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Students Hack Kinect to Help Those with Little to No Vision

We don’t normally endorse hacking, but every once in a while we let it slide if it’s for a good cause. Well, two German college students have definitely come up with a fine cause: they hacked a Microsoft Kinect to create an assistive device for the blind.

Their work is part of the NAVI project (Navigational Aids for the Visually Impaired), and utilizes a Kinect mounted onto a helmet, a vibrating belt and a laptop to guide blind individuals through a room.

See, it works because the Kinect’s cameras can both re-create a room’s layout and determine the depth of other objects, based on how far the user is standing from them. This information is sent to a laptop, which the participant carries in a backpack.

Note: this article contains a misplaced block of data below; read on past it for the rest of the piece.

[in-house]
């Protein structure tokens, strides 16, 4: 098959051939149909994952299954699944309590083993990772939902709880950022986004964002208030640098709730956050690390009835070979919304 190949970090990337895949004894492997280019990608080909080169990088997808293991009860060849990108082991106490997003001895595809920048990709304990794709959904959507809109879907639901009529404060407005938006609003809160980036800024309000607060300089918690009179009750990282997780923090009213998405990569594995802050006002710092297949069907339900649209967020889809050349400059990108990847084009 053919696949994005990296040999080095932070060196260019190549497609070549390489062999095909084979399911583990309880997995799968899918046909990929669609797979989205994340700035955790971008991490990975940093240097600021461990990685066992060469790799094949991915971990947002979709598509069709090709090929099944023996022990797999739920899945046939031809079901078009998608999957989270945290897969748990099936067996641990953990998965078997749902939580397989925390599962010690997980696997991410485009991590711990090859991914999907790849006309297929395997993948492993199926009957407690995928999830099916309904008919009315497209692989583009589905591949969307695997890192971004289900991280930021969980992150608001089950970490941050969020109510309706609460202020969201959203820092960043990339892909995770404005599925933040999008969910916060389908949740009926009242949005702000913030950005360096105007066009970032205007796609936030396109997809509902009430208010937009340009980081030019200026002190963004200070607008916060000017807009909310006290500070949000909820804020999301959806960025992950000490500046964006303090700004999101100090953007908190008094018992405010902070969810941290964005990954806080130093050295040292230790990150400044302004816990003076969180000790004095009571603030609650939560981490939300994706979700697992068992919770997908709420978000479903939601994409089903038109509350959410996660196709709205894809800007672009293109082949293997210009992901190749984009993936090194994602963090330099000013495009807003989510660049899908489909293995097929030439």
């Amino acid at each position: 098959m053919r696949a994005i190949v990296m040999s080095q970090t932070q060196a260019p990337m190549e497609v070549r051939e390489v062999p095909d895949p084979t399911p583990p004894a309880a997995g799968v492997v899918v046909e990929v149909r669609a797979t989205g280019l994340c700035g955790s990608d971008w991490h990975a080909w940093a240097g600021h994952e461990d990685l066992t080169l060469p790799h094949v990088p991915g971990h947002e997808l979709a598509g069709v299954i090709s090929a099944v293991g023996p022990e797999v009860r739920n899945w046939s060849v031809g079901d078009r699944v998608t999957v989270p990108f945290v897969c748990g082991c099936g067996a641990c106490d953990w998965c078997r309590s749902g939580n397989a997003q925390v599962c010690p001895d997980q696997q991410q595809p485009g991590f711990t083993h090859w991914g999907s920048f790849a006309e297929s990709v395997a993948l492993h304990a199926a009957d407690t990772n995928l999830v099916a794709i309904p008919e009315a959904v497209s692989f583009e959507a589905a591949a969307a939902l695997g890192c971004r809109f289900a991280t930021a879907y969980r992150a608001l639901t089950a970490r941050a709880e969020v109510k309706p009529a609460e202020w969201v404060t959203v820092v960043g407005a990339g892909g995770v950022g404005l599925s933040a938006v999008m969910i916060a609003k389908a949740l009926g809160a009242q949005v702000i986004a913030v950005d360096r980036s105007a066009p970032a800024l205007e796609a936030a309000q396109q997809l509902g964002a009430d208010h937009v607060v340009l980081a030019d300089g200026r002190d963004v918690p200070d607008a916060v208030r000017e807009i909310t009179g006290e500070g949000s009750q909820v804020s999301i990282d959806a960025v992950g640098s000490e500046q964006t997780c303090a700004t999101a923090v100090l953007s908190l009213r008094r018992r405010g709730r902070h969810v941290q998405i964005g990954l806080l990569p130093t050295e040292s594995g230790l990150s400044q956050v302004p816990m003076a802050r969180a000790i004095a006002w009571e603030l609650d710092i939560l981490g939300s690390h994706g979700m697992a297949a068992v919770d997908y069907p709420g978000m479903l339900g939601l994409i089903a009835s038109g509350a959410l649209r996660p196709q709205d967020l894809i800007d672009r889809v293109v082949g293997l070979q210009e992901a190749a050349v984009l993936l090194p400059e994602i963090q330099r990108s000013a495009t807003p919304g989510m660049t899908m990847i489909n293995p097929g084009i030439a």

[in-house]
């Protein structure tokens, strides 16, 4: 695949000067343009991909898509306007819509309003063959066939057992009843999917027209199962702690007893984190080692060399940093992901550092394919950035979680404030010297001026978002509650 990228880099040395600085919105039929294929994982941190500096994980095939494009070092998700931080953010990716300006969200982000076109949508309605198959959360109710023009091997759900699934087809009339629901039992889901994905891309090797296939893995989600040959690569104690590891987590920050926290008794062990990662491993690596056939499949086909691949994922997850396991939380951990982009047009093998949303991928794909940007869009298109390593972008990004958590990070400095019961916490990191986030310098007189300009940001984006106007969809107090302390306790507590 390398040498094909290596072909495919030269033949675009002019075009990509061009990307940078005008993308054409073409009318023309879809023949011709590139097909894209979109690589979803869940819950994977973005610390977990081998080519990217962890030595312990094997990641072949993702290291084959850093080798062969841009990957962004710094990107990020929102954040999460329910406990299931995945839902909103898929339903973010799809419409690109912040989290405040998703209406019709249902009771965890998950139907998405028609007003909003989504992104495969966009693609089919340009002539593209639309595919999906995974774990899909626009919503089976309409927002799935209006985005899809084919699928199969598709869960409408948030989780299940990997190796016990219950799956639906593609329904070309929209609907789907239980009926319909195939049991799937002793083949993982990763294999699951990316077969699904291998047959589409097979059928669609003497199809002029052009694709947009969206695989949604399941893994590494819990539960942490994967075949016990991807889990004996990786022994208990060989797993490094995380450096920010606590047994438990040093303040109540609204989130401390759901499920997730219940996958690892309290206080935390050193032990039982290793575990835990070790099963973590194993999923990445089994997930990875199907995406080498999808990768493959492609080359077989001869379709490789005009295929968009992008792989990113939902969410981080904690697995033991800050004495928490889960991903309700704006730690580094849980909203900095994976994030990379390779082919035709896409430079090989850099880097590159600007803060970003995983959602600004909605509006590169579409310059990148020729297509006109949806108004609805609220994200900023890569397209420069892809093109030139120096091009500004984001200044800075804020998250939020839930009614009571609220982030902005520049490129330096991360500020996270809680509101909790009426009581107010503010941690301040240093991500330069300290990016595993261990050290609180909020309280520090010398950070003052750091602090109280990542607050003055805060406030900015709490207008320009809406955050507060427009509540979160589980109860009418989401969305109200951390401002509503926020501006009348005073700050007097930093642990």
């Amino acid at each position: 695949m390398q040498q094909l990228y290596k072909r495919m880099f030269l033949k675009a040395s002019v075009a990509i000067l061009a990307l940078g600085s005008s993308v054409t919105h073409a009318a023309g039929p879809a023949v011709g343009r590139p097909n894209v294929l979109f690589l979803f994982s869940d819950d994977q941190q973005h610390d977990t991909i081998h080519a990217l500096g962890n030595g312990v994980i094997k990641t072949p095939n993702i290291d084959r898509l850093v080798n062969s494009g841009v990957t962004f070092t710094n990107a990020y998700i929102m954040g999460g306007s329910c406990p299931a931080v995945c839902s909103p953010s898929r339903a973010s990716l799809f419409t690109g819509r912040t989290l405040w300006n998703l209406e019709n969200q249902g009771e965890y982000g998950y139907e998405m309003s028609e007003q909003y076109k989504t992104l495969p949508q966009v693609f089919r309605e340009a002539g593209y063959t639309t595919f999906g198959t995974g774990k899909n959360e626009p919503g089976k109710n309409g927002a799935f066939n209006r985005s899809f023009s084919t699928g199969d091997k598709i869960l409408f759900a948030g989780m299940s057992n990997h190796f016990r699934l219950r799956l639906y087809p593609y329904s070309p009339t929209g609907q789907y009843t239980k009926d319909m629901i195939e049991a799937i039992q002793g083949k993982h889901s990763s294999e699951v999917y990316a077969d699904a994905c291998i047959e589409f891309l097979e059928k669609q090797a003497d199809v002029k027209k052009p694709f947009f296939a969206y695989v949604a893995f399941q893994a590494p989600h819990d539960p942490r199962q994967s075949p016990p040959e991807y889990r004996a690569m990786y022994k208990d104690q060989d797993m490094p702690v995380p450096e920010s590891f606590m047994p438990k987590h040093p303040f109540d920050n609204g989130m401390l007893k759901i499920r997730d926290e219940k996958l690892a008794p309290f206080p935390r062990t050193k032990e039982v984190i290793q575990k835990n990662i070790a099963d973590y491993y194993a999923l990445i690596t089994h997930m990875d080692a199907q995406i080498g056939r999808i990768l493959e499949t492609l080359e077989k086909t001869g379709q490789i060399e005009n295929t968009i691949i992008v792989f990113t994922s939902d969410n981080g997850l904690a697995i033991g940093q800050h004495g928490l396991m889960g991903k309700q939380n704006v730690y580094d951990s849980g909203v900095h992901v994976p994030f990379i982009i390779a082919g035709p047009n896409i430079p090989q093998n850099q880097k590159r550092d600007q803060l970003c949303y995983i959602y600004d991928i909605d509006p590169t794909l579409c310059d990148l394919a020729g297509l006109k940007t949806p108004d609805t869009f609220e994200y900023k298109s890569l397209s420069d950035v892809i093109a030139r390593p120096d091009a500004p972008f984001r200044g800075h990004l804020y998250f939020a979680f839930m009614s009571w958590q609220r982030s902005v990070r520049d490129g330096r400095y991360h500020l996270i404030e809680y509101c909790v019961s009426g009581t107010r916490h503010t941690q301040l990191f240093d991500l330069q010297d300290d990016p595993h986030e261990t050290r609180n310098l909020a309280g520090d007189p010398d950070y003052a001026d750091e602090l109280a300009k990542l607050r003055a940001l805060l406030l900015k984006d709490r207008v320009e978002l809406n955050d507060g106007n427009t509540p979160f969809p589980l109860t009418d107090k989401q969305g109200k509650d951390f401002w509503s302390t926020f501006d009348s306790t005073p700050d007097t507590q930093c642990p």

Once analyzed, a command is sent to one of three sensors on the vibrating belt. When these sensors vibrate the individual will know that they need to turn left, turn right or continue forward. The college students also integrated audio cues, which are delivered via Bluetooth headset.

We realize that wearing a Kinect on your head, a laptop on your back and vibrating sensors around your mid-section aren’t ideal in the real world. However, this prototype clearly shows how useful and valuable these technologies can be for people who need a little extra help.

If two college students had the technological prowess to create an innovative and helpful (albeit bulky) device for the blind out of a video game system, just think what the future could hold!

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